Democratic House Speaker Margaret Anderson Kelliher deserves a lot of credit for getting to where she is today - becoming the first woman endorsed for governor by a major party in Minnesota.
If she takes the next step and becomes the state's next governor, not only does she deserve a pat on the back, someone should rub her feet as well.
But Kelliher has some heavy lifting in front of her. First, she needs to overcome two DFL candidates who if they had an 'S' in their name it would have two vertical lines going through it.
Mark Dayton and Matt Entenza both plan on spending some serious cash on their respective campaigns. Entenza is sinking more than $140,000 into a TV ad that debuted this week; Dayton spent $570,000 of his own money on his campaign last year. That's more than any other candidate for governor raised.
Since she can't outspend them, it will be up to Kelliher to outwork them. But that won't be easy, either, since her current gig has her spending most of her time at the state Capitol overseeing a mostly do-nothing Legislature. At least for the time being, her focus should be on helping to figure out the state's budget deficit. After the session adjourns in May, then she can change gears and take on the big boys in the race for the governor's seat.
Another strike against Kelliher is the public's negative take on the Legislature, which hasn't made many headlines or friends this spring. Dayton and Entenza won't be carrying that bullseye around; they have no ties to the Capitol and this year's Legislature and can use that to their advantage on the campaign trail.
Seifert wasn't overly surprised Kelliher won the endorsement, but said part of him somewhat expected R.T. Rybak to win in Duluth. In a statement congratulating Kelliher on her endorsement he said he anticipated a "bruising primary battle for months'' among DFLers, which could be good for the Republicans.
Kelliher is certainly up to the task politically, but can't keep up financially.
"Entenza and Dayton have dumped a lot of money into the race and it will be difficult for her to compete in that environment," Seifert said. "Somehow Mark Dayton has vanquished endorsed candidates before. In 2000, he ran over the endorsed candidate by a wide margin, so he's got experience in doing that."
While Kelliher's pockets might not run as deep as Dayton's or Entenza's, she does have plenty of powerful support backing her, including endorsements from AFSCME Council 65, the International Union of Operating Engineers, the International Brotherhood of Electrical Workers and Emily's List, the nation's largest financial resource for female candidates.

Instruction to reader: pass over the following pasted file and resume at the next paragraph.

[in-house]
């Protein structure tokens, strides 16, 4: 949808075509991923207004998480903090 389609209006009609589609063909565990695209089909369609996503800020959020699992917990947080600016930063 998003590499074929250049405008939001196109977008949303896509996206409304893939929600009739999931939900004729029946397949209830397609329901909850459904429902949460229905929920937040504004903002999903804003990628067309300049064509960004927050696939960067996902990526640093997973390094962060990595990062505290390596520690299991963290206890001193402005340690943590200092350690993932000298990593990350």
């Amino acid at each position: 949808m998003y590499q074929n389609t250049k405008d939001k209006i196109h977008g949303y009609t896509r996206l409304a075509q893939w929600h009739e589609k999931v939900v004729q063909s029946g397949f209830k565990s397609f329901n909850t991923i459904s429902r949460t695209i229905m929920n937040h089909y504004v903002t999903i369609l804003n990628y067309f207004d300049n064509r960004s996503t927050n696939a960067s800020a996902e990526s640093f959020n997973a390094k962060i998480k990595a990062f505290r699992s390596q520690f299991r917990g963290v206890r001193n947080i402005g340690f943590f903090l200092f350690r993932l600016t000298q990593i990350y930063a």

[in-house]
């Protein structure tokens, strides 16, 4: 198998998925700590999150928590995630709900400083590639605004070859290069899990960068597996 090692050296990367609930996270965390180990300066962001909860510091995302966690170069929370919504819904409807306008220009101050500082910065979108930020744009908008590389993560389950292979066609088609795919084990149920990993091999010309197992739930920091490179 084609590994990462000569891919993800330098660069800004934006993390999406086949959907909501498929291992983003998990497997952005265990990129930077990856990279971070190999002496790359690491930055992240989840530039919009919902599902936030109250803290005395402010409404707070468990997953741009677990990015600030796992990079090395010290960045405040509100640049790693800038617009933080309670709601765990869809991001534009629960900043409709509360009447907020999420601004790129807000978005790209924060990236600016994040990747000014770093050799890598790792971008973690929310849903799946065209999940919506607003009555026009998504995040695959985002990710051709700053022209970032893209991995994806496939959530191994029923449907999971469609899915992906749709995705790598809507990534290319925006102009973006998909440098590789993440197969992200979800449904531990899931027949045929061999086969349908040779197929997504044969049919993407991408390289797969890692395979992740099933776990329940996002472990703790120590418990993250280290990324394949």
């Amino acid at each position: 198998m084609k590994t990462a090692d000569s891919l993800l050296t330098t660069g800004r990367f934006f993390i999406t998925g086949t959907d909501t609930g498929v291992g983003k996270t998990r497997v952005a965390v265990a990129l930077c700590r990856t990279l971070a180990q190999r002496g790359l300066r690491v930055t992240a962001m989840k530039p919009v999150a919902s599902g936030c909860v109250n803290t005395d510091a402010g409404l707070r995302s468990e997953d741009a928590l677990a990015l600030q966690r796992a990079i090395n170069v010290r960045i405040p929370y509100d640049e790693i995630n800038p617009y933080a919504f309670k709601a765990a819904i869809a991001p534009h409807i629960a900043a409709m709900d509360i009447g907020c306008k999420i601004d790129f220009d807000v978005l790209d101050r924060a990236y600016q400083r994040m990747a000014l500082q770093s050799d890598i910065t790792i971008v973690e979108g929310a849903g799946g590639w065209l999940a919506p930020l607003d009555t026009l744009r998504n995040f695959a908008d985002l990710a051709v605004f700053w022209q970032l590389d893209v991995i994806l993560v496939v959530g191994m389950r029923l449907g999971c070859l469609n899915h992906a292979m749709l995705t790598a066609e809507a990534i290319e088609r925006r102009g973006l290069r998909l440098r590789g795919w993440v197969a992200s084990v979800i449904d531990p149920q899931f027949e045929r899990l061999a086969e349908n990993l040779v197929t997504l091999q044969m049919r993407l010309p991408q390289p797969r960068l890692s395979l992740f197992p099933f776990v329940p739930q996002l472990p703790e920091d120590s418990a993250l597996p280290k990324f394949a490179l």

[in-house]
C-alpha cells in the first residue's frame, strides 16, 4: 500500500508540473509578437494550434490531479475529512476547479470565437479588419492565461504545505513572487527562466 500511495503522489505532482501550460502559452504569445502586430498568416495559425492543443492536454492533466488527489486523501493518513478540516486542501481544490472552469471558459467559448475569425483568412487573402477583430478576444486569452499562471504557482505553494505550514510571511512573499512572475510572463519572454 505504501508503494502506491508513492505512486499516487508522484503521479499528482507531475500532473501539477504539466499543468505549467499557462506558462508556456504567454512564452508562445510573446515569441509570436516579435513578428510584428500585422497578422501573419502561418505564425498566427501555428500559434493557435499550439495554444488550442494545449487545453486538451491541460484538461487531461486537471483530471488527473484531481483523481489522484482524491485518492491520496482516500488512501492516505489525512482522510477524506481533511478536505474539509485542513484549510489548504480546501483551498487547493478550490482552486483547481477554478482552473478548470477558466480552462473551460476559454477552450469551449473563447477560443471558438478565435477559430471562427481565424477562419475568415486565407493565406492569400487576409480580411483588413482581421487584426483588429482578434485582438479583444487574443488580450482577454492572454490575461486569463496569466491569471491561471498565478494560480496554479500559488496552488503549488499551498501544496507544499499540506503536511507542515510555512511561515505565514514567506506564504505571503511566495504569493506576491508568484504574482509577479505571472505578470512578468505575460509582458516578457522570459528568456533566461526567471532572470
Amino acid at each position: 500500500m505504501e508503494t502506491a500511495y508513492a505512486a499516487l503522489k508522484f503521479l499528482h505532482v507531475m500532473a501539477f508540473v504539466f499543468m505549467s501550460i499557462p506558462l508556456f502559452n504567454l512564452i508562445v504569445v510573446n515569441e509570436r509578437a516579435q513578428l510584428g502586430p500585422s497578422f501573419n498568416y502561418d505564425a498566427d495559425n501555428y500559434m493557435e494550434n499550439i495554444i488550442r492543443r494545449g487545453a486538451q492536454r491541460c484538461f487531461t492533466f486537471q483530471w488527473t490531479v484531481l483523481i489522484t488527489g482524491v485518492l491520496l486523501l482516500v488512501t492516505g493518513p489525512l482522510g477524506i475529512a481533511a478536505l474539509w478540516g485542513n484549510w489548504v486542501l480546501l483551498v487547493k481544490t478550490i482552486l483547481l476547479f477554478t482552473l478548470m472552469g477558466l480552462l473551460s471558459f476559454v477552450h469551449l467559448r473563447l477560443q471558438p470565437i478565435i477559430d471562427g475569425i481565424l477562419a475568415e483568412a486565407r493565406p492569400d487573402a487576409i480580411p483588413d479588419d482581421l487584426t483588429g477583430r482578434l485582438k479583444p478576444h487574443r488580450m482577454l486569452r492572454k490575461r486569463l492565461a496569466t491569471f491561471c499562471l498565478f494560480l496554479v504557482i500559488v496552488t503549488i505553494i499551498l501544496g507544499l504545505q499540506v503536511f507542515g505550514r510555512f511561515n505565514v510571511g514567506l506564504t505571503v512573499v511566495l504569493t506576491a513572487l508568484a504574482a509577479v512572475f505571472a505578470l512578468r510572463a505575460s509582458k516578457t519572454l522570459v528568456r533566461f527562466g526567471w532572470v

Kelliher's chances this fall should also be bolstered by Susan Gaertner's withdrawal from the race earlier this week. In fact, Gaertner's banking on it, saying she didn't want to take votes away from Kelliher. What does that mean exactly? Was she implying that all female voters can now feel free to vote for Kelliher since they don't have two women to choose between?
"This is the closest Minnesota has yet to come to electing a female governor,'' Gaertner said at a Capitol news conference Monday. "That would be history-making.''
Why this need to make history by the way? The state of Minnesota has one U.S. Senator who used to be a comedian/satirist and a Saturday Night Live performer - pretty much a B-list celebrity - and another who is female, and don't forget about U.S. Rep. Michele Bachmann (you couldn't if you tried), who is the first Republican woman to represent Minnesota in Congress. And we've had a governor who used to be a flamboyant professional wrestler (another B-lister). Having a female governor is fine, but we don't need to elect a woman just to elect a woman, just to make a little history.
With that said, girl power is alive and well in Minnesota politics. Seifert chose a female running mate in Anoka County Commissioner Rhonda Sivarajah, as did fellow Republican candidate Emmer, who on Tuesday named former deputy chief of staff to U.S. House Speaker Newt Gingrich, Annette Meeks, as his righthand um, person.
It's been 27 years since Marlene Johnson broke the glass ceiling at the governor's mansion when she became the first female lieutenant governor of Minnesota under Rudy Perpich. There hasn't been a man in that post since.
Man or woman, actions speak louder than words, even for politicians. But they don't always speak louder than dollar signs - bad sign for Kelliher. If she wins in November and becomes the first Democrat governor since Perpich (there's another hurdle - winning over a conservative state), it probably won't be because she's a woman; it definitely won't because she outspent her opponents. It will be because she outworked them and proved that women have muscle, too.